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Moscow Times
November 15, 2001
Arms Treaties Old Hat?
By Pavel Felgenhauer

In the early 1970s in the times of detente when President Richard Nixon and Soviet leader Leonid Brezhnev met to sign bundles of arms control treaties and other cooperation agreements, U.S. VIPs found time to go hunting with Brezhnev and otherwise socialize. This week's summit between Presidents George W. Bush and Vladimir Putin also has an extensive social program, but in many other respects it differs from the summits of the past.

Brezhnev and Nixon met and signed treaties to formalize Russian-American global rivalry. Moscow and Washington remained enemies, but arms control based on mutual recognition of strategic parity made the Cold war contest more predictable.

Since Mikhail Gorbachev came to power in the 1980s, Moscow and Washington have publicly insisted they are not enemies anymore. But the concept of strategic parity lived on and was considered the basis of world stability. In fact, as Russia became weaker and weaker, Russian generals and diplomats cherished strategic nuclear parity with the United States more than before, as one of the last vestiges of the collapsed Soviet Union.

Since 1999, Washington has tried to woo Moscow into accepting changes in the 1972 Anti-Ballistics Missile Treaty that would allow the United States to deploy a limited national missile defense system. But in endless consultations Russian diplomats said nyet to each and every U.S. proposal.

As the talks got bogged down, U.S. officials threatened to abandon the treaty if Moscow did not agree to amend the ABM treaty soon. Russian officials replied that they were fully aware of the threat, but did not believe Moscow should help provide the United States with a face-saving formula that would allow NMD and at the same time continue the pretence that the ABM Treaty was still in force.

A Russian deputy foreign minister (still in service today) told me just a year and a half ago: "The U.S. Senate has recently killed the nuclear test ban treaty. Now the Americans want to kill the ABM Treaty. We believe that Russia should not be an accomplice in such crimes against humanity. The international community should clearly see that the United States is the villain, that America is undermining arms control and international stability."

Today, Putin continues to stress that Russia's position regarding ABM has not changed. However, this statement seems to be a propaganda ploy for domestic consumption. In reality, it is Moscow that's most active today in seeking a face-saving formula to allow NMD, while at the same time pretending that the ABM Treaty is still standing.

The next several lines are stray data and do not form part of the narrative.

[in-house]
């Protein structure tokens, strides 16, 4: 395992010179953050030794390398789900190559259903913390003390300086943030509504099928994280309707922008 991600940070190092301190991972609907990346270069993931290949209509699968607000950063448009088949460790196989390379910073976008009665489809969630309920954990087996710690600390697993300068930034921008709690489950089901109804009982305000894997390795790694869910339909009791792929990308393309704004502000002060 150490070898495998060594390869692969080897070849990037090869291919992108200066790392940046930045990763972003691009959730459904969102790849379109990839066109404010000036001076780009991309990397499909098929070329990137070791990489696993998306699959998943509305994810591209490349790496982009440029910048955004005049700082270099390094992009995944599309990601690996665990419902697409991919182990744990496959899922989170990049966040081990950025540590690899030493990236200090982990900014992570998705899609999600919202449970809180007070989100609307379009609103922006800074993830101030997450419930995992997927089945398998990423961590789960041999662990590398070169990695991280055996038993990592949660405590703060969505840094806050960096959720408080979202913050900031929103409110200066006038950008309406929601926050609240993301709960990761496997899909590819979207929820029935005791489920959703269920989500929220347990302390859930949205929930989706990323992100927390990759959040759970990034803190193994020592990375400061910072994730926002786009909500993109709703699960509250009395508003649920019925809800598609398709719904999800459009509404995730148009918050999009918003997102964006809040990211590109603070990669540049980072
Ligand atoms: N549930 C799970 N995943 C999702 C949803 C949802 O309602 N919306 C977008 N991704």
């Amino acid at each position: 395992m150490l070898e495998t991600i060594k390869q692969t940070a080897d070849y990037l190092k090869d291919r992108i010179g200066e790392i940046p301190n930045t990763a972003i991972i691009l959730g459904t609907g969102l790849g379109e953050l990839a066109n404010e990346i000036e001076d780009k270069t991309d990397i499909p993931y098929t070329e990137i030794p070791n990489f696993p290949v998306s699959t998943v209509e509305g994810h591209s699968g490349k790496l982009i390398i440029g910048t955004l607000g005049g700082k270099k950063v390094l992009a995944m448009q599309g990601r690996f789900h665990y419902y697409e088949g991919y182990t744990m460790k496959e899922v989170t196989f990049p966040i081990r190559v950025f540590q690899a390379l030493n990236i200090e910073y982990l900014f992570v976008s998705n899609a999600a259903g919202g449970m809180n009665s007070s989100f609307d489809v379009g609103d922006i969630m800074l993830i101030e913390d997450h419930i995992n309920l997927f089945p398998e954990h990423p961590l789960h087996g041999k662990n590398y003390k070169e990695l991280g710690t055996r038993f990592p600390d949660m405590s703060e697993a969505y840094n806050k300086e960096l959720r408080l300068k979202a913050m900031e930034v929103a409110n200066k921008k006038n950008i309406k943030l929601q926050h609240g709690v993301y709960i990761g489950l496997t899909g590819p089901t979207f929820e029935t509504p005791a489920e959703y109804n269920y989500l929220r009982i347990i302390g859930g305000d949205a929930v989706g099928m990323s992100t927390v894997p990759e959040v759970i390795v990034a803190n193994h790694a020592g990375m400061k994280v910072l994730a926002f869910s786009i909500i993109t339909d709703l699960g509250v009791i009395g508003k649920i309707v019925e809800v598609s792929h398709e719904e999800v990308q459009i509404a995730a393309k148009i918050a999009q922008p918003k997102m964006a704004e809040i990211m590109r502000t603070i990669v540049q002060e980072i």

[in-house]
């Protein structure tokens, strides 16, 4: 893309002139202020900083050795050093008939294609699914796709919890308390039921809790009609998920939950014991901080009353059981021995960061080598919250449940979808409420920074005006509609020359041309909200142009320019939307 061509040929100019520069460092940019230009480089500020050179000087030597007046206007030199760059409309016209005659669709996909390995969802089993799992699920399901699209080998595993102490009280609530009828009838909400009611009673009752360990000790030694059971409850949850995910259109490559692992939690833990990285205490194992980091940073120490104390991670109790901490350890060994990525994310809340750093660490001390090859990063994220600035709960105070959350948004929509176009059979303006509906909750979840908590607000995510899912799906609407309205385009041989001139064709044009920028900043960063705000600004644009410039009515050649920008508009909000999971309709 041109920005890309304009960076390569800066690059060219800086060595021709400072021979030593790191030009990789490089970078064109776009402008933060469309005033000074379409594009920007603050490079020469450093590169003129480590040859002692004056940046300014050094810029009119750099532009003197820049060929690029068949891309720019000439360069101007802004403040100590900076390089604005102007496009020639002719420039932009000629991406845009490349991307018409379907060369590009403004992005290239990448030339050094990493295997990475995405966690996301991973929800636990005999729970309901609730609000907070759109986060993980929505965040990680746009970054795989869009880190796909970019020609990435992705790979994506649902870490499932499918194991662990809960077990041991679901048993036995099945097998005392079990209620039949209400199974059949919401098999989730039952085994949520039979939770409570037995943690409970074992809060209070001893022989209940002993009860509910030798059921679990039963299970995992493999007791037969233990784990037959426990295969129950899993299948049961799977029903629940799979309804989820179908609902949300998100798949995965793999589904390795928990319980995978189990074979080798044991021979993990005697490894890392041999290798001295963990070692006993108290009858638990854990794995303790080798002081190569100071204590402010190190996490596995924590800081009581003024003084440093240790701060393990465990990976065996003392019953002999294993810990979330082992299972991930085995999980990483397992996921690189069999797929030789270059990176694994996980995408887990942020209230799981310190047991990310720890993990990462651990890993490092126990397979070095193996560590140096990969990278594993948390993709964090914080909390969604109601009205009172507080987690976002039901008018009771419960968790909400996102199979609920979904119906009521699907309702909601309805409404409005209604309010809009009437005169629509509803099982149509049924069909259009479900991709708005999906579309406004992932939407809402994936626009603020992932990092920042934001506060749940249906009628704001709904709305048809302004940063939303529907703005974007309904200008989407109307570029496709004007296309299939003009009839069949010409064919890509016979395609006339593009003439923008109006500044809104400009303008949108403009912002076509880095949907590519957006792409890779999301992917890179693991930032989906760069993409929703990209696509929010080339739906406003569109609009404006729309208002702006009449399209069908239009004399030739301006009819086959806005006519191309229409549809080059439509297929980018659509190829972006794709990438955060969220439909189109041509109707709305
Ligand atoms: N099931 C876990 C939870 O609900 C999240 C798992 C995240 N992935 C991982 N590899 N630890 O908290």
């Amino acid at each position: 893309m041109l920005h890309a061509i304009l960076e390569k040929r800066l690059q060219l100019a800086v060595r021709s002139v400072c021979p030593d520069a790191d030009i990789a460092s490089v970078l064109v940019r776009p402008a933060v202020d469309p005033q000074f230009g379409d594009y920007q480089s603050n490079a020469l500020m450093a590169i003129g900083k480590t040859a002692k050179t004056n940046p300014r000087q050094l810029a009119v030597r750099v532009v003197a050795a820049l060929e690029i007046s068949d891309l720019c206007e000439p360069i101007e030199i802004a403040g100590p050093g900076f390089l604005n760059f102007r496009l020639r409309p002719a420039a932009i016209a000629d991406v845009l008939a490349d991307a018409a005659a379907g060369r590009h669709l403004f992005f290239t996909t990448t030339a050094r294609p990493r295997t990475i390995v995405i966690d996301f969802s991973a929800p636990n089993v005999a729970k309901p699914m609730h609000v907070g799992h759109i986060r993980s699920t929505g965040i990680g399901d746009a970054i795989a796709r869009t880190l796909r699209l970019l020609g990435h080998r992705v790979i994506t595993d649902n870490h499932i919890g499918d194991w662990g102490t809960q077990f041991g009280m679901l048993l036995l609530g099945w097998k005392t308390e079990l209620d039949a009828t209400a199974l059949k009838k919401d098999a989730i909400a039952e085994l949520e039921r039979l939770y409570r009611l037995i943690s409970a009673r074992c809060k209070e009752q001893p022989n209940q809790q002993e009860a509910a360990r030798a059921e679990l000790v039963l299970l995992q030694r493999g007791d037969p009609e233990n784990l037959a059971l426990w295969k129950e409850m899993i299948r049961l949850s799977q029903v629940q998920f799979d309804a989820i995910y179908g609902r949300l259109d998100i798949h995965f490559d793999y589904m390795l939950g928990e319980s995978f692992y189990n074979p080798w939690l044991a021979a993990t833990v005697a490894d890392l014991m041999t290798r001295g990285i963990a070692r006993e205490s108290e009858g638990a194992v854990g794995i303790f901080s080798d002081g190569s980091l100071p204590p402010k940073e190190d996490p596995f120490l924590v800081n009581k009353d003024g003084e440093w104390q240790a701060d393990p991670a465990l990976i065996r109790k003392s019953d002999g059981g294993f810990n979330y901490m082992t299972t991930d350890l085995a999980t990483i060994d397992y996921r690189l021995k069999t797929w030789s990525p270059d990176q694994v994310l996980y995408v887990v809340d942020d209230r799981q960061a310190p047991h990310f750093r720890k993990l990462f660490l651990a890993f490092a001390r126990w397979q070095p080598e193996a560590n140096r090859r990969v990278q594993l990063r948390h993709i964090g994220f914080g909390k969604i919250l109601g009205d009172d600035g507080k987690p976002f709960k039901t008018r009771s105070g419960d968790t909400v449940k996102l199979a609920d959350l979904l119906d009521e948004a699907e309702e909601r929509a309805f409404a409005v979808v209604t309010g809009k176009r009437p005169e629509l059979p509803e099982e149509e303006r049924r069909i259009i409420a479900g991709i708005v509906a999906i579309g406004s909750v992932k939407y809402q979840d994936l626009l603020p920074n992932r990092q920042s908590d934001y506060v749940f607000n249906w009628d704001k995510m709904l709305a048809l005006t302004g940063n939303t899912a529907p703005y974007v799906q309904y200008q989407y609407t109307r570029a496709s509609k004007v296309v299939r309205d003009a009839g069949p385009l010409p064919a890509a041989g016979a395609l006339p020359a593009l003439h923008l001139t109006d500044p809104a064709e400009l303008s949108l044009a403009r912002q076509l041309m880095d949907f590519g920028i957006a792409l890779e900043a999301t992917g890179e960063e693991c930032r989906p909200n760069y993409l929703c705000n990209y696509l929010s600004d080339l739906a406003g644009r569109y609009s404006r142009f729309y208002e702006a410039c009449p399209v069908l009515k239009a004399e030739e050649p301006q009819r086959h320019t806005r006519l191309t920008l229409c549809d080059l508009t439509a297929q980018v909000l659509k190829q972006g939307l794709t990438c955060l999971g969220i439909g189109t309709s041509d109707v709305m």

Arms control, as established by Brezhnev and Nixon, was based on strategic parity. After the collapse of the Soviet Union, strategic equality disappeared for good and arms control continued to live on without any true substance.

To fill this void Russia invented the multipolar world concept and tried to cobble together a worldwide anti-U.S. coalition with China, India and European nations dissatisfied with U.S. unilateralism. Any statement that ABM was important, made by any politician from any country was greeted in Moscow with an ovation. However, now Putin has clearly understood that attempts to rally support for ABM do not much benefit Russia.

German or French leaders may say that ABM is important, however they do not reward Russia for its stand against U.S. unilateralism with, for example, debt write-offs. Recent blunt demands by strategic partners like India and China for Russia to hand over sensitive military technologies have, it seems, forced Putin to realize that if a multipolar world were actually established, Russia would not be its spiritual leader.

Russia will not sever its cordial relations with India or China, but its foreign policy emphasis has clearly changed. Today Putin says that he wants to be a strategic ally of the United States. Putin's summit with Bush is now more like a summit between two Western leaders where current policies are harmonized, than an old-style meeting between East and West, where treaties were signed to prevent the sides from killing each other by mistake.

Bush and Putin have proposed cutting their nuclear arsenals to between 1,700 and 2,200 warheads each, however this is not an arms control treaty, but rather an informal agreement. Arms control as we have known it since the 1970s is virtually dead. Many in Moscow and in Washington have still not reconciled themselves to the fact, and many may try to resist the trend. However, arms control treaties simply cannot exist between allies, especially if one is much weaker than the other.

If Putin stays his present course, the excitement of detente will never return and U.S.-Russian summits will get less and less exciting with each meeting.

Pavel Felgenhauer is an independent defense analyst.

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